RM Winter 2016 FLIP

From Canoes to Titanic: Contextualizing Reading Instruction for Struggling Readers

Patricia Wachholz, Armstrong State University Julie Warner, Georgia Southern University

Reading Matters Teaching Matters

make one canoe. He also explained to us that some high school students in Florida discovered more than a hundred canoes near Newnan’s Lake and some of those canoes, representing the world’s largest such archeological find, are on exhibit in the Florida Museum of Natural History at the University of Florida. I listened, amazed. This was a boy who, on paper, was a failing at-risk student. Yet, he possessed knowledge of this subject that would rival that of a university professor. He used a technical vocabulary to explain the canoe-making process, which he understood well.

Abstract — Teachers and university researchers in one high school contextualized learning experiences for struggling readers, making room in the classroom for disengaged students’ voices, their literacies and their curiosity. Questioning about what would happen if literacy learning was structured around not standardized test preparation, but instead one “disinterested” student’s interests, the authors took a first step in making their classroom a successful learning space for all students. The growing numbers of students who struggle with test-driven literacy instruction suggest that we “rethink” our work as teachers in some fundamental ways. As we consider the impact our teaching will have on students’ futures and on our own outcomes as a people, finding ways of connecting academic experiences with relevant “outside of school” literacies becomes of great importance. Meeting Joshua Joshua (all names are pseudonyms) was a high school senior who, after three tries, had yet to pass the state-mandated reading test and now faced the possibility that he would not graduate high school. He was enrolled in a project that I was involved in at the university where I served as an administrator and reading professor. The project, “Reading Buddies,” paired low-performing high school students with at-risk elementary children. We were visiting the elementary school where these high school students would read picture storybooks to non-reading first graders. In the breezeway of the school sat a magnificent dugout canoe that stretched nearly fifteen feet. The high school boys were admiring the canoe when one of them turned to me and asked, “How did they make these things anyway?”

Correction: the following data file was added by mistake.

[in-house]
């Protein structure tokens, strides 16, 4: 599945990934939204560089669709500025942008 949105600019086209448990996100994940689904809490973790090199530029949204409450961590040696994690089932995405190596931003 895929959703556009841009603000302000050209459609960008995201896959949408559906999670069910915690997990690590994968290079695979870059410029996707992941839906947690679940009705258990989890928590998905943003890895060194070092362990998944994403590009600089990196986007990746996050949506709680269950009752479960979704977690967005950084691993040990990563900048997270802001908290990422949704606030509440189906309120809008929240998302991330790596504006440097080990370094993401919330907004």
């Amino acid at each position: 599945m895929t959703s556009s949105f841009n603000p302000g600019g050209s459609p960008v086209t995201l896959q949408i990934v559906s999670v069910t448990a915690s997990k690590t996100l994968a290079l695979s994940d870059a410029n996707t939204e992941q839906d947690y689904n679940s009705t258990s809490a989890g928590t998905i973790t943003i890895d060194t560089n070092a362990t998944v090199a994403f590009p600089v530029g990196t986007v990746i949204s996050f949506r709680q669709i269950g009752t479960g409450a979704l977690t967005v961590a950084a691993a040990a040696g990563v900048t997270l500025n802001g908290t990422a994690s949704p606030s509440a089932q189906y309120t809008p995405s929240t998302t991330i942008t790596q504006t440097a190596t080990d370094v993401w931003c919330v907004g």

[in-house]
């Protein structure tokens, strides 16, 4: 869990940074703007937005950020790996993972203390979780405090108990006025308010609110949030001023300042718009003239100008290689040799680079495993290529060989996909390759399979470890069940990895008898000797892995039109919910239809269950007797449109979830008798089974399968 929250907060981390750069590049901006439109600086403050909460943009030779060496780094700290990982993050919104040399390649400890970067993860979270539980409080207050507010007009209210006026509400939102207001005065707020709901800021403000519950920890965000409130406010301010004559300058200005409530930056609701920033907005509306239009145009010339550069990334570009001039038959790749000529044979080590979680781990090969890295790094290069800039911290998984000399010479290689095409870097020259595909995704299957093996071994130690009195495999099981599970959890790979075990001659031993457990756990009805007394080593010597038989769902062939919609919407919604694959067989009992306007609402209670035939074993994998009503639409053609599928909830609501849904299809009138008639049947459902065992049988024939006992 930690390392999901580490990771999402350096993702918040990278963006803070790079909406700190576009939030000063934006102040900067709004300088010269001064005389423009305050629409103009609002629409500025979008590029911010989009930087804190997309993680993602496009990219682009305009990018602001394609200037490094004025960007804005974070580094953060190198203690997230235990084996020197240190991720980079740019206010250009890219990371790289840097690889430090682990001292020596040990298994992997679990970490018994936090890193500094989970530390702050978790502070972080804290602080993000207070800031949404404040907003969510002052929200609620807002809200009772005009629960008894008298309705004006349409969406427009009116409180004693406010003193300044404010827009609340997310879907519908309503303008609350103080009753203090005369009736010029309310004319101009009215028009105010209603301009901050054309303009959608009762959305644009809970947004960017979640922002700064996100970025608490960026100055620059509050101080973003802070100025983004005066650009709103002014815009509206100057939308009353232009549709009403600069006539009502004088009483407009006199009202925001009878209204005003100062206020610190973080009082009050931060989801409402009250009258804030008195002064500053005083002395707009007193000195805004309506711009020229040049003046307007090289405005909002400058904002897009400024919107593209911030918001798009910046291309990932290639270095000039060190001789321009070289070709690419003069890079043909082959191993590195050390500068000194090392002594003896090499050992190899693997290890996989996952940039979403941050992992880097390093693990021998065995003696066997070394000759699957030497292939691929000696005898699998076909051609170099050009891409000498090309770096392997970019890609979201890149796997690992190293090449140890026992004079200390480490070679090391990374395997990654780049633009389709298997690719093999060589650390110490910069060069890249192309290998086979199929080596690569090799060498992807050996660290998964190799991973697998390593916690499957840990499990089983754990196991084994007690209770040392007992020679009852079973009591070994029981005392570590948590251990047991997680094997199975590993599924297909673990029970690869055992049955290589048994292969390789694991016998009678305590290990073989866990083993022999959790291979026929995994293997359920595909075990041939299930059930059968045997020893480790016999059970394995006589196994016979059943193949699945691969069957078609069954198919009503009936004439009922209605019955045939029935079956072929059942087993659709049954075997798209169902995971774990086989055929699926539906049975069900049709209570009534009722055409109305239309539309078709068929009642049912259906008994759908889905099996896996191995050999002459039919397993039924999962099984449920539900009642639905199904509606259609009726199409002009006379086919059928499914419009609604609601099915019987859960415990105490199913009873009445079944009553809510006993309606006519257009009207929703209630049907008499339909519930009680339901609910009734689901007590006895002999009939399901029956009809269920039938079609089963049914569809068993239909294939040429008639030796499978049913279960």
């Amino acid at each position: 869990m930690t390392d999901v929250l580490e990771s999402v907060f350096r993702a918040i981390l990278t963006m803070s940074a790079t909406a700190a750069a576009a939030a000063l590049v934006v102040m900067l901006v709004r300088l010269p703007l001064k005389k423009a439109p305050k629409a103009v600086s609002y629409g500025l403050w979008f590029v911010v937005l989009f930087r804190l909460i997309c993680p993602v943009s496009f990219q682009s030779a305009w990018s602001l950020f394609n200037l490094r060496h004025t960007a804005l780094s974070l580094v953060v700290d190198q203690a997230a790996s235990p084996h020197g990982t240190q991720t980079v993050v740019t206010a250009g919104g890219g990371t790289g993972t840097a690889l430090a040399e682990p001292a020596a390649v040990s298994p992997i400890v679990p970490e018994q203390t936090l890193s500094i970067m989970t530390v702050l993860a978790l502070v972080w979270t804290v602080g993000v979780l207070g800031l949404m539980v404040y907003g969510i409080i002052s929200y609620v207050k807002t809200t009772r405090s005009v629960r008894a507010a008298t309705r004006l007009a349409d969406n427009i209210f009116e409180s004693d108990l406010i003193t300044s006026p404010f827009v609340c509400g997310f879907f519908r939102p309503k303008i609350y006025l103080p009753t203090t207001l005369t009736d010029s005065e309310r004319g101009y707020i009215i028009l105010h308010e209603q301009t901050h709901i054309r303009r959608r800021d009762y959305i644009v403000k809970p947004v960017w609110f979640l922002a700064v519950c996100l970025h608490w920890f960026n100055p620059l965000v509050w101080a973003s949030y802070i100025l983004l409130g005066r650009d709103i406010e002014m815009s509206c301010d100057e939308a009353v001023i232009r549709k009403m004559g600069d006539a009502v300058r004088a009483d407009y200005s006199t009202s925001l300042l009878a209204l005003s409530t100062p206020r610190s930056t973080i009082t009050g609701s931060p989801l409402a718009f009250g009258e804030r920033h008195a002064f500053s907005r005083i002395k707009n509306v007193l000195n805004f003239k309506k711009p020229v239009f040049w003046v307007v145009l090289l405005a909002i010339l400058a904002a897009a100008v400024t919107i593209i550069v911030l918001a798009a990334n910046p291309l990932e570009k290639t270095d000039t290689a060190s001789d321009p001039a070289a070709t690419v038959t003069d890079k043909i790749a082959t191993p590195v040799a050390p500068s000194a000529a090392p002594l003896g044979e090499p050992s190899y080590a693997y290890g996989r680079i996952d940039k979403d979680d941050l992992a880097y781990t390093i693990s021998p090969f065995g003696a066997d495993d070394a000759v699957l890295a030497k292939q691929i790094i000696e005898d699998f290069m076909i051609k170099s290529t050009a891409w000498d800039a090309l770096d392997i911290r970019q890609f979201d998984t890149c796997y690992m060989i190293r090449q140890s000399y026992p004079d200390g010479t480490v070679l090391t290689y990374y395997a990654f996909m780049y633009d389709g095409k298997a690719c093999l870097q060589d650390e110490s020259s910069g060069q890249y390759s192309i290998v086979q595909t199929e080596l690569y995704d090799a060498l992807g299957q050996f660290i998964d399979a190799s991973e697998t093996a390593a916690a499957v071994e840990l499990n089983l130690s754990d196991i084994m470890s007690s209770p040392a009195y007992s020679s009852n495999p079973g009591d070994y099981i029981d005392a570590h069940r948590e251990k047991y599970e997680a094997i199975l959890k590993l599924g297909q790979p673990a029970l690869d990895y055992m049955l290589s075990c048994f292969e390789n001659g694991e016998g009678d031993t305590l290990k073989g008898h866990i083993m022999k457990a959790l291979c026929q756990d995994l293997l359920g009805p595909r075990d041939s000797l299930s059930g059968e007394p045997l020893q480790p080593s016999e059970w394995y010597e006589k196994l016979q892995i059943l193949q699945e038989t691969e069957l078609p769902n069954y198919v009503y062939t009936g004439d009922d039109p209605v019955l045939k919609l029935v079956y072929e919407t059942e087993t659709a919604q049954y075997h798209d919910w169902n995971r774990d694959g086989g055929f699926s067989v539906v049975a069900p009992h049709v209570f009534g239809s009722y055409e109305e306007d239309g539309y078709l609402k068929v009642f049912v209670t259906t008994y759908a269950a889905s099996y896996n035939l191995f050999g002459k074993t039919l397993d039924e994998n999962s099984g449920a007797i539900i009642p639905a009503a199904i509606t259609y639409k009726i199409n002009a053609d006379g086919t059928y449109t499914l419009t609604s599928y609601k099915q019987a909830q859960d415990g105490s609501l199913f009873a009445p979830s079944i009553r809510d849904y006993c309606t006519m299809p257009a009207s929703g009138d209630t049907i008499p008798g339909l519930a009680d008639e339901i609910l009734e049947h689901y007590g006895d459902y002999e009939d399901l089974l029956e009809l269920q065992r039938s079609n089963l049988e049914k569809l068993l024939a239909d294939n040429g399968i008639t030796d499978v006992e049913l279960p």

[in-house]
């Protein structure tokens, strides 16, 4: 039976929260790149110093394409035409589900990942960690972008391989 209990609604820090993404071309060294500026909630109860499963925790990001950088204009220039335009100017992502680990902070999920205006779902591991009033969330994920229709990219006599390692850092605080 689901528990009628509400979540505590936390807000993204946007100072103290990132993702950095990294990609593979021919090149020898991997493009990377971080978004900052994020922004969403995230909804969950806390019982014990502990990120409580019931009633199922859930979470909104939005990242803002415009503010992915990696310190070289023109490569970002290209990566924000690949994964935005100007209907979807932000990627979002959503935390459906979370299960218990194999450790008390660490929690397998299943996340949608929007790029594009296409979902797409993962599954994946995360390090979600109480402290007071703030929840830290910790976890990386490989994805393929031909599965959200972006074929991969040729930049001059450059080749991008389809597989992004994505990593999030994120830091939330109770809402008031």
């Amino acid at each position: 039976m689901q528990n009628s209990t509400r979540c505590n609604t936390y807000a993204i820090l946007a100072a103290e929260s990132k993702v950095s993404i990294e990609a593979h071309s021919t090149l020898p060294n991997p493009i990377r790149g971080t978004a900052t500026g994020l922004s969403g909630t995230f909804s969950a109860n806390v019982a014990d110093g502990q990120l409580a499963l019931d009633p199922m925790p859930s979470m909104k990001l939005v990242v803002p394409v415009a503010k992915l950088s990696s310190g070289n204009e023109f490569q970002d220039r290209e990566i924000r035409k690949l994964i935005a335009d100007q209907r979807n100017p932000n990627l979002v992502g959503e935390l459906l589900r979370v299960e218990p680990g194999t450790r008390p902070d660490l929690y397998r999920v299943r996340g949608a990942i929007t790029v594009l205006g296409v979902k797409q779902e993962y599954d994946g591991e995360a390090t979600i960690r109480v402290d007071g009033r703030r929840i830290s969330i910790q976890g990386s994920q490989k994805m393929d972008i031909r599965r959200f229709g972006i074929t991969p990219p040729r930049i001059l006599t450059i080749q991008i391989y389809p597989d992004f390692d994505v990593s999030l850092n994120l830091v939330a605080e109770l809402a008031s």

“How do you know all of this?” I asked him, incredulous.

“I’ve done a lot of research in this area- native American culture. If you want, I could send you some web links so you can read up on it.”

His low test scores and failing grades aside, Joshua exhibited significant literacy skills that fell clearly under the radar of traditional school assessments, particularly those high-stakes assessments by which students and schools are judged. As Apple (2005) points out, the focus in contemporary U.S. schools on high stakes standardized tests reduces the fullness of life so that “only that which is measurable is important” (p. 11). It is no wonder then that it is harder for some students to connect to thin curriculum and the concomitant skill and drill teaching (or drill and kill, as students often call it) it engenders. Perhaps it is our struggling learners, for whom contextualized learning experiences would offer a richer and fuller learning experience, who are most disadvantaged by this reality. Contextualized learning is nothing new. In fact, it dates back to John Dewey who, at the turn of the 20th century, advocated a curriculum and a teaching methodology tied to the child’s experiences and interests. One of our problems in schools is that what we want students to learn is detached from real-world referents. Because learning is decontextualized, it often holds little meaning, especially for struggling students. Despite his reading test scores, Joshua loved to read about things that were interesting to him. Over the six months that I worked with Joshua’s teacher, I observed Joshua reading Sharon Draper’s The Battle of Jericho , as well as Elie Weisel’s Night . He was an everyday newspaper reader, mostly sports. But, he also became interested in several articles about an engine failure incident on a Qantas Airbus 380, a double-decker plane that, amongst other innovations, touted a luxurious interior. Beneath his quiet exterior was a boy who had plainly

“I’m not sure,” I answered. “I guess they cut down a tree and chiseled out the inside.”

Joshua rolled his eyes. “No, they didn’t,” he said quietly. “Canoes like this one are hundreds of years old. The Indians used canoes for thousands of years and made them before they had the tools to chop down trees or chisel anything.”

The boys snickered. “So,” taunted one. “How did they make them, Joshua?”

“With fire.”

Joshua proceeded to tell us, in vivid detail, how native Americans would locate the right tree, near the waterway, fell it by burning, and then use fire to hollow it and flatten the bottom, and primitive tools, like oyster shells, to smooth the wood, mud to seal it and bear grease, perhaps, for periodic seasoning. It would take six or seven men days or even weeks to

| 44 | Reading Matters | Volume 16 • Winter 2016 | scira.org


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